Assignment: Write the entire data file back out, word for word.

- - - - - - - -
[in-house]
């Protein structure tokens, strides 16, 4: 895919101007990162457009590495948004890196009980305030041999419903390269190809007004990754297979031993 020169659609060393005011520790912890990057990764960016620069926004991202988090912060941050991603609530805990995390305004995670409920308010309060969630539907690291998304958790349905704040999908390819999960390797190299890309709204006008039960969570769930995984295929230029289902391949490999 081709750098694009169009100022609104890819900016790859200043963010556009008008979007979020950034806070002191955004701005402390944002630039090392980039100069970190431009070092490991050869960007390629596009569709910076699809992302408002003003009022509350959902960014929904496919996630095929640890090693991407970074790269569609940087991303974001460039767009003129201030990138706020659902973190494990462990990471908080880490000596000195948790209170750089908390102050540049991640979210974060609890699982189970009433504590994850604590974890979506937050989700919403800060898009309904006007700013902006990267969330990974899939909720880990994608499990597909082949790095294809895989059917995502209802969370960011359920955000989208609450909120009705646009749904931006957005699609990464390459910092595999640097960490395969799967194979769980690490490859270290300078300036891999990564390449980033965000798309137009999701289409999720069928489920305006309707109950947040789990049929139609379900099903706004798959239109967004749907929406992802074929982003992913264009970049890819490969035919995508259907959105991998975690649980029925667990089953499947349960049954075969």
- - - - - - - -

[in-house]
């Protein structure tokens, strides 16, 4: 895919101007990162457009590495948004890196009980305030041999419903390269190809007004990754297979031993 020169659609060393005011520790912890990057990764960016620069926004991202988090912060941050991603609530805990995390305004995670409920308010309060969630539907690291998304958790349905704040999908390819999960390797190299890309709204006008039960969570769930995984295929230029289902391949490999 081709750098694009169009100022609104890819900016790859200043963010556009008008979007979020950034806070002191955004701005402390944002630039090392980039100069970190431009070092490991050869960007390629596009569709910076699809992302408002003003009022509350959902960014929904496919996630095929640890090693991407970074790269569609940087991303974001460039767009003129201030990138706020659902973190494990462990990471908080880490000596000195948790209170750089908390102050540049991640979210974060609890699982189970009433504590994850604590974890979506937050989700919403800060898009309904006007700013902006990267969330990974899939909720880990994608499990597909082949790095294809895989059917995502209802969370960011359920955000989208609450909120009705646009749904931006957005699609990464390459910092595999640097960490395969799967194979769980690490490859270290300078300036891999990564390449980033965000798309137009999701289409999720069928489920305006309707109950947040789990049929139609379900099903706004798959239109967004749907929406992802074929982003992913264009970049890819490969035919995508259907959105991998975690649980029925667990089953499947349960049954075969």